Researchers from Australia and the UK reviewed the evidence.
First, the details.
The researchers conducted 2 meta-analyses.
7 clinical studies (randomization of patients to a treatment group) of vitamin D supplementation and hip fracture
17 observational studies (1903 cases) of vitamin D blood levels (25-hydroxyvitamin D (25(OH)D) level), parathyroid hormone, and hip fracture.
And, the results.
Combining data from the clinical studies showed no significant difference in hip fracture risk in those randomly assigned to vitamin D supplementation vs placebo.
There was no significant difference between studies based on dose (less than 800 IU/day and at least 800 IU/day).
The observational studies reported 33% lower vitamin D blood levels in patients compared to controls.
This difference was significantly greater in “population” studies compared to “hospital” controls.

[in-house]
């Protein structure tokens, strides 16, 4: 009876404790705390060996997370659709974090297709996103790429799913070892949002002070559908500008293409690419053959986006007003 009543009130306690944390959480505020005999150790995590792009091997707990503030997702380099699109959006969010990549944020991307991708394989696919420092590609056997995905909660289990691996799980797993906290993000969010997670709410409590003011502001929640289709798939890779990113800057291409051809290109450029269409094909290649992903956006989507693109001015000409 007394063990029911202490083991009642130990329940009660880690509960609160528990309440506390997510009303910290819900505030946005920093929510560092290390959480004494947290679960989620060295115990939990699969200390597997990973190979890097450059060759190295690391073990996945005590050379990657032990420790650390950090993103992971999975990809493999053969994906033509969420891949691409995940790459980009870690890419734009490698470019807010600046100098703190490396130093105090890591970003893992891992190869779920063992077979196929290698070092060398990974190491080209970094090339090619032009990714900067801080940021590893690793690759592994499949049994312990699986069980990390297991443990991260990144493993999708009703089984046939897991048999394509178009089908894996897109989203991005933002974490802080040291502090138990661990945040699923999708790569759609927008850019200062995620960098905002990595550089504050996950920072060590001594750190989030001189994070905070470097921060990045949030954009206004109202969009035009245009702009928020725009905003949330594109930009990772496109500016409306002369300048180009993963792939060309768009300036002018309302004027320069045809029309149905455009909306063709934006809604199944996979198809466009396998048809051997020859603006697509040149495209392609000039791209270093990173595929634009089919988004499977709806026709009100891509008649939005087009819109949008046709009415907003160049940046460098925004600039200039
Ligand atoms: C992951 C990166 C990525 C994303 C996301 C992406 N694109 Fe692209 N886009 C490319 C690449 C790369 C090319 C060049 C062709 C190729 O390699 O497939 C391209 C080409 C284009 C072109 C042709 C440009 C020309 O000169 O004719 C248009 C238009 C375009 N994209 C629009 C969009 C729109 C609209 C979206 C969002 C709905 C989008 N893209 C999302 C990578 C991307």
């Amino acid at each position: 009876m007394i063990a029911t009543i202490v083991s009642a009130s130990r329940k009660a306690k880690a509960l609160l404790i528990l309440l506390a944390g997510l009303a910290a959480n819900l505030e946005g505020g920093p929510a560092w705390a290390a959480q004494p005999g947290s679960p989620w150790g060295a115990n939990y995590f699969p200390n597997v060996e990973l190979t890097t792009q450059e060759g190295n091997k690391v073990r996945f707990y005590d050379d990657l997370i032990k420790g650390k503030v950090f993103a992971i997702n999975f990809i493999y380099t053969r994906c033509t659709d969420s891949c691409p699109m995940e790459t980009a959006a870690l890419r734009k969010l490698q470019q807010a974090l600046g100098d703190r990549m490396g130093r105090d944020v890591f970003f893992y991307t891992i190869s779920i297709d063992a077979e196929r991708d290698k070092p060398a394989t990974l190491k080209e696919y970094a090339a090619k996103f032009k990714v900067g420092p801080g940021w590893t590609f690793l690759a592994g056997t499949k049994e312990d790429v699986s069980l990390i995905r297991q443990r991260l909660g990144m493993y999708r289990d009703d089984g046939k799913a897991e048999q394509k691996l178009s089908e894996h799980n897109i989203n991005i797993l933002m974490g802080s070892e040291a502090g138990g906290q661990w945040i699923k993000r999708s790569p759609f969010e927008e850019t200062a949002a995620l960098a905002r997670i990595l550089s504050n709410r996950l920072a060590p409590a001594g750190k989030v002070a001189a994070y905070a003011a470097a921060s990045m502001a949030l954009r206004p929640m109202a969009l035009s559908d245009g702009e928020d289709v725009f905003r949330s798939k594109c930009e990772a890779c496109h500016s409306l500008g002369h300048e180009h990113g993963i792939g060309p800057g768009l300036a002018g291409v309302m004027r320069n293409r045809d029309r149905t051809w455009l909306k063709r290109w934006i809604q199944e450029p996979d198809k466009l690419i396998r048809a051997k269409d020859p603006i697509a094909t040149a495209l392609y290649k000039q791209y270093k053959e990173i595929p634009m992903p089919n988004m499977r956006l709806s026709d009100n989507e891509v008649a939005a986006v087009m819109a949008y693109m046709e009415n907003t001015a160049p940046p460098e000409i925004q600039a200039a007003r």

Parathyroid hormone blood levels in hip fracture cases did not differ significantly from controls.
The bottom line?
Vitamin D, regardless of the dose, failed to prevent hip fractures.
The results from the 2 types of studies differ. The authors concluded, “The reason for this is unclear; 1 possible explanation is uncontrolled confounding in observational studies.”
So, the authors lean toward placing more weight on the study results where patients were randomly assigned to a treatment group — no significant difference in hip fracture risk.
Somewhat related to these findings is an earlier review published this year that compared the effect of vitamin D + calcium on fracture risk. Those reviewers concluded, “Vitamin D3 + calcium appears to achieve benefits above those attained with calcium supplementation alone for non-vertebral and non-vertebral-non-hip fractures.”
The abstract from the Australia/UK study doesn’t mention the prevalence of calcium intake.
John Russo, Jr., PharmD, is president of The MedCom Resource, Inc. Previously, he was senior vice president of medical communications at www.Vicus.com, a complementary and alternative medicine website.